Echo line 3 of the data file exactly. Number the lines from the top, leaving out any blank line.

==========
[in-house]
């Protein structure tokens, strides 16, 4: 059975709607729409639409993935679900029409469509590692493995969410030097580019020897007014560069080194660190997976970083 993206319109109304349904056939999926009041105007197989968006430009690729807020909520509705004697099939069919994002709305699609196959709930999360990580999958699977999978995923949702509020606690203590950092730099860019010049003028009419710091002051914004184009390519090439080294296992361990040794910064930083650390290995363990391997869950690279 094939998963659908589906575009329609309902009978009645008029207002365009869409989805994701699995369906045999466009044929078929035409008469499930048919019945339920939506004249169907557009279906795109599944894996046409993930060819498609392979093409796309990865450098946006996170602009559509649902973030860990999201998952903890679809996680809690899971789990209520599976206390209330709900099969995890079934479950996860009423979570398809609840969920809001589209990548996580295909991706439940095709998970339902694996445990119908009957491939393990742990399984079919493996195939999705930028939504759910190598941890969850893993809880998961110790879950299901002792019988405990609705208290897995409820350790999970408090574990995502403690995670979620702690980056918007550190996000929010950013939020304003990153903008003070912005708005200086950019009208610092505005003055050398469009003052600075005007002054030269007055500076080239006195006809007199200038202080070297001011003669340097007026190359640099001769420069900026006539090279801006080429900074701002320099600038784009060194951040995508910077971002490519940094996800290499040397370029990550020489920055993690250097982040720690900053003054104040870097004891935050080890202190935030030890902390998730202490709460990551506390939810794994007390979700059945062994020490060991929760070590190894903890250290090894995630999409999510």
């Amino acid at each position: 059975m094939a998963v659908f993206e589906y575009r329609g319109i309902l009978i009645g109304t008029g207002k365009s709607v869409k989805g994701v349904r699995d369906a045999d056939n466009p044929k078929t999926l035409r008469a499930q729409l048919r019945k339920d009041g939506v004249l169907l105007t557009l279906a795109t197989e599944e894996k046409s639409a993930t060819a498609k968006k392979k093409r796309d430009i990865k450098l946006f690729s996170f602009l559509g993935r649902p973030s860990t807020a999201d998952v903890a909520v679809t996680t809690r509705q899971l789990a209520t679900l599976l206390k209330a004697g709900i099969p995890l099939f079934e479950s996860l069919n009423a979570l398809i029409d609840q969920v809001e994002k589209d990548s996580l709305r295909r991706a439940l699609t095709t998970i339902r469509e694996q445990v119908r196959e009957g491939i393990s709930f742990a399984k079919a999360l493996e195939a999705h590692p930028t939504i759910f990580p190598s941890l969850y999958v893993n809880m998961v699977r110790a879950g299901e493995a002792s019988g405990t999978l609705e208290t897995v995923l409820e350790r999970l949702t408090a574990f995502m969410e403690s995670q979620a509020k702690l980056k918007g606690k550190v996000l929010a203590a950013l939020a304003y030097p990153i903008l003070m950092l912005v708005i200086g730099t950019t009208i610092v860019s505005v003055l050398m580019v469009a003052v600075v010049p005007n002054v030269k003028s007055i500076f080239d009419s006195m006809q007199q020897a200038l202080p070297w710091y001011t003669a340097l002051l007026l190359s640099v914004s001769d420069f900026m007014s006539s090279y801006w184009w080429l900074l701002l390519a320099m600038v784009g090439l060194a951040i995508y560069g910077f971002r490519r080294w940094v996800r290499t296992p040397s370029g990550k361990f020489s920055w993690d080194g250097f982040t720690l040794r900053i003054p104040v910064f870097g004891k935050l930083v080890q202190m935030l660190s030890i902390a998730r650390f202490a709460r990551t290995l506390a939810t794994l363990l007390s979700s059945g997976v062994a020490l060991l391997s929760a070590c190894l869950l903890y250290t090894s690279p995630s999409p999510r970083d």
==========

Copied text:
């Amino acid at each position: 059975m094939a998963v659908f993206e589906y575009r329609g319109i309902l009978i009645g109304t008029g207002k365009s709607v869409k989805g994701v349904r699995d369906a045999d056939n466009p044929k078929t999926l035409r008469a499930q729409l048919r019945k339920d009041g939506v004249l169907l105007t557009l279906a795109t197989e599944e894996k046409s639409a993930t060819a498609k968006k392979k093409r796309d430009i990865k450098l946006f690729s996170f602009l559509g993935r649902p973030s860990t807020a999201d998952v903890a909520v679809t996680t809690r509705q899971l789990a209520t679900l599976l206390k209330a004697g709900i099969p995890l099939f079934e479950s996860l069919n009423a979570l398809i029409d609840q969920v809001e994002k589209d990548s996580l709305r295909r991706a439940l699609t095709t998970i339902r469509e694996q445990v119908r196959e009957g491939i393990s709930f742990a399984k079919a999360l493996e195939a999705h590692p930028t939504i759910f990580p190598s941890l969850y999958v893993n809880m998961v699977r110790a879950g299901e493995a002792s019988g405990t999978l609705e208290t897995v995923l409820e350790r999970l949702t408090a574990f995502m969410e403690s995670q979620a509020k702690l980056k918007g606690k550190v996000l929010a203590a950013l939020a304003y030097p990153i903008l003070m950092l912005v708005i200086g730099t950019t009208i610092v860019s505005v003055l050398m580019v469009a003052v600075v010049p005007n002054v030269k003028s007055i500076f080239d009419s006195m006809q007199q020897a200038l202080p070297w710091y001011t003669a340097l002051l007026l190359s640099v914004s001769d420069f900026m007014s006539s090279y801006w184009w080429l900074l701002l390519a320099m600038v784009g090439l060194a951040i995508y560069g910077f971002r490519r080294w940094v996800r290499t296992p040397s370029g990550k361990f020489s920055w993690d080194g250097f982040t720690l040794r900053i003054p104040v910064f870097g004891k935050l930083v080890q202190m935030l660190s030890i902390a998730r650390f202490a709460r990551t290995l506390a939810t794994l363990l007390s979700s059945g997976v062994a020490l060991l391997s929760a070590c190894l869950l903890y250290t090894s690279p995630s999409p999510r970083d």